"It is uru, the same metal as Mjolnir, Thor's hammer," Loki explained quietly, "mixed with the Midgard elements platinum and adimantium, and layered heavily with magic. I wear cuffs of the same," he continued, pushing back his sleeves slightly so that Clint could see the perfect cuffs that did not even have a seam in them as they rested so very closely to Loki's skin, just passed his wrists to allow for their full movement. "It works something like the legends of the djinn. I... took my inspiration for it from Disney's Aladdin and the I Dream of Genie sitcom when I crafted the items," he admitted.

"So I rub the thing," Clint said flatly.

Loki nodded. "But it must be your touch, and yours alone."

Clint was silent.

Loki shifted where he stood, bowed – deeply – to Clint, and then vanished.

"Hell in a hand-basket," Clint swore softly to himself.

"Sir," enquired the polite, artificial tones of JARVIS.

"Did you record that conversation?" Barton asked lowly.

"Indeed," JARVIS agreed.

"Did you alert anybody to what was happening?"

"Mr Stark and Mr Banner left the building half an hour prior to the arrival of Mr Odinson the younger," the AI answered. "They are presently in New Mexico. You were aware of the excursion before they left."

"Pow-wow with Foster and Testing Day," Clint groaned. "Thank you, I'd forgotten about it for a moment there."

"Understandable sir, given the circumstance."

JARVIS had become Clint's main source of company these days. Natasha was away on missions a lot after all, couldn't be contacted for fear of blowing her cover, and he wasn't really inclined to talk to the rest of the Avengers about anything at all. The AI and random strangers in coffee shops (when he went, which was rarely) were pretty much it for him now. He'd only seen Pepper once, when she'd stopped by to thank him for getting Tony to eat when he was in "Wonders of Science!" mode.

"Can you verify what he said about Selvig?" Clint asked.

"I began searching as soon as it was spoken of, anticipating such a request," JARVIS answered promptly, "and can confirm the truth of it."

Clint breathed deeply. "What about the first thing he said?" he asked softly. "Does no one here appreciate me?"

JARVIS was silent a moment. "Sir, could you clarify if that was a rhetorical question or not?" the AI asked delicately.

Clint snorted. "Guess that's an answer in and of itself," he grumbled. "That's your way of asking if I really want to know the answer, which means I wouldn't like it. Damn it all."

"Statistically sir, the number of people you interact with is an extremely low percentage of the population," JARVIS offered. "The potential of finding a person or persons yet in your current situation is -"

"Stymied by SHIELD keeping a very close eye on all of my activities," Clint cut in. He slumped on his couch and sighed, tired (having a conversation with Loki was tense, and therefore exhausting) and a little depressed (it would be the 'god' of lies that showed up to point out the painful and carefully avoided truth). Resigned, Clint hauled himself upright and reached for the folder that Loki had left behind for him.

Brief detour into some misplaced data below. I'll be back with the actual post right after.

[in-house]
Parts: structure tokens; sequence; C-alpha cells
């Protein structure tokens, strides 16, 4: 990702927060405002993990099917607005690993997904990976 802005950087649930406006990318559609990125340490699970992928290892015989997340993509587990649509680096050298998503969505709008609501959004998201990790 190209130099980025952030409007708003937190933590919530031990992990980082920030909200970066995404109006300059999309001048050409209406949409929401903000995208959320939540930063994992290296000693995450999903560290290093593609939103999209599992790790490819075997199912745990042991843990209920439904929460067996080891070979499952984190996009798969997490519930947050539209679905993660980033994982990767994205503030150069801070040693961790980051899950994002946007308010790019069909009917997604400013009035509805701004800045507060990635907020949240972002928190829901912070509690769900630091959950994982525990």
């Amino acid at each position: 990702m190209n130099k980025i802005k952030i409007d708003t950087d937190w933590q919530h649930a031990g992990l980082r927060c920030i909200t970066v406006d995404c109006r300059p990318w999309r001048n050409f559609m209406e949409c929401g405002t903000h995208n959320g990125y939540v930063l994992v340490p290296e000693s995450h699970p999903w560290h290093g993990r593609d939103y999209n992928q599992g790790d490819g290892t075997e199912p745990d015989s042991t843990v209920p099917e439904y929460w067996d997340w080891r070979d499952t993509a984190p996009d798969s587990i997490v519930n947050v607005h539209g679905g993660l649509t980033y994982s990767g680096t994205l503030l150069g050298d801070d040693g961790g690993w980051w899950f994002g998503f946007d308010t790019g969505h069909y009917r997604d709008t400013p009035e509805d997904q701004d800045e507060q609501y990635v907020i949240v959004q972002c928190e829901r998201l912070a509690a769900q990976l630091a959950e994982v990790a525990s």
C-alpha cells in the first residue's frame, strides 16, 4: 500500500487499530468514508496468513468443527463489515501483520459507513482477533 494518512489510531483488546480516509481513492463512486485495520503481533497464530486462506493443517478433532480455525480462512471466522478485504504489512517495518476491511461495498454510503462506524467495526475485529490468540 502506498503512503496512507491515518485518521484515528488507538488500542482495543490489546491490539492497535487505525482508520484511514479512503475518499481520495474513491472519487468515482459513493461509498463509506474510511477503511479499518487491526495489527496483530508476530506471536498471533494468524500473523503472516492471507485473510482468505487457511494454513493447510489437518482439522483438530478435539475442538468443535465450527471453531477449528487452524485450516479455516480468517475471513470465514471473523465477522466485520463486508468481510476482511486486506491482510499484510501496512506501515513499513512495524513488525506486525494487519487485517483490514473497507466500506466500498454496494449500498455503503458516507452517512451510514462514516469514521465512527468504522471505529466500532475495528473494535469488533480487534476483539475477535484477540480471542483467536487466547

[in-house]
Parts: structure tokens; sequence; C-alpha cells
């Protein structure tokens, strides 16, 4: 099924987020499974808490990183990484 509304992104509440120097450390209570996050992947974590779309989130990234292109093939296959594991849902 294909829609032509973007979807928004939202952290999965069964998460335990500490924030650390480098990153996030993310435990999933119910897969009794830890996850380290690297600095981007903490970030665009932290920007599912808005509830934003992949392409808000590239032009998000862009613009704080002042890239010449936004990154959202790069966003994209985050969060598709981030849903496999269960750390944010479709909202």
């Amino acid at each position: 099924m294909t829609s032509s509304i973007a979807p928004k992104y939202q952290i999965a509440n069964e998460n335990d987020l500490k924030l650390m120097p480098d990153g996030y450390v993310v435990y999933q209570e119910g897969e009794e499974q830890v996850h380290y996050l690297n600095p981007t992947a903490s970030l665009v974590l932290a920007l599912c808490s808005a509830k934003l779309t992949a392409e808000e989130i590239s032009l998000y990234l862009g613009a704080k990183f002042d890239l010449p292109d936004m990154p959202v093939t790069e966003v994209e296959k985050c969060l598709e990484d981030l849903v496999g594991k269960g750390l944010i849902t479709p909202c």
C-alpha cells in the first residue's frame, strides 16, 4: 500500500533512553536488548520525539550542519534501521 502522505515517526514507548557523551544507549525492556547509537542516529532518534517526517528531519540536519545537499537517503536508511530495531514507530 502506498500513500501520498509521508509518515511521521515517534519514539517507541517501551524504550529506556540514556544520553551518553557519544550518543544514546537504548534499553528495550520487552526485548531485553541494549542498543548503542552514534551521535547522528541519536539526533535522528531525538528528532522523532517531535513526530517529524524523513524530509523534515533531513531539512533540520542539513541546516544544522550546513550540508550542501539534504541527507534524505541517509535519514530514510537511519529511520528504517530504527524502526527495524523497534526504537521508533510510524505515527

The crew of the space-ship that Loki had left him details on were... well... they were good people making a living any way they could, even if they weren't entirely on the right side of the law all the time. Two soldiers who lost a war and most of their platoon, a pilot who liked to play with plastic dinosaurs, a mercenary who sent a fair chunk of his pay home to his momma and a mechanic who had gotten onto the crew because she'd gotten off on engines. There was even a high-class whore (an Alliance-approved profession when they were called a 'Companion', as this one was) who rented one of the ship's shuttles.

After having aimed an arrow at Thor that first time out in the middle of nowhere, and all the shit that had happened since, Clint liked to think that he was pretty good about not being shocked by much any more. Still, if nothing else, it looked like these folks could use having a medic on board, and Clint knew enough to patch a person who'd been shot.

He read up on the Unification War that the two soldiers had gone through (Loki had, very thoughtfully, provided all pertinent details for if Clint decided to take up the offer), learned about Earth-That-Was (and how it came to be called that more to the point) the Core planets and the Rim planets, the Alliance, the Independents, the economy, the (literally) universal language (and wasn't knowing Mandarin going to come in handy?) the lot.

"What do you think of all this JARVIS?" Clint asked the AI when he'd finished reading. He didn't bother to ask if JARVIS had been reading the files over his shoulder. The thing was just too advanced not to.

"I think it could be an excellent opportunity for you sir," the digital tones answered with polite neutrality. "I am also of the opinion that such a drastic change of location should not be undertaken lightly, and that there will be a lot of packing for you to do if you decide to go."

Clint nodded in absent agreement. "Don't show this stuff to Tony," he requested tiredly before he rubbed at the kinks in his neck and turned back to the arrowheads he had been working on before Loki had shown up.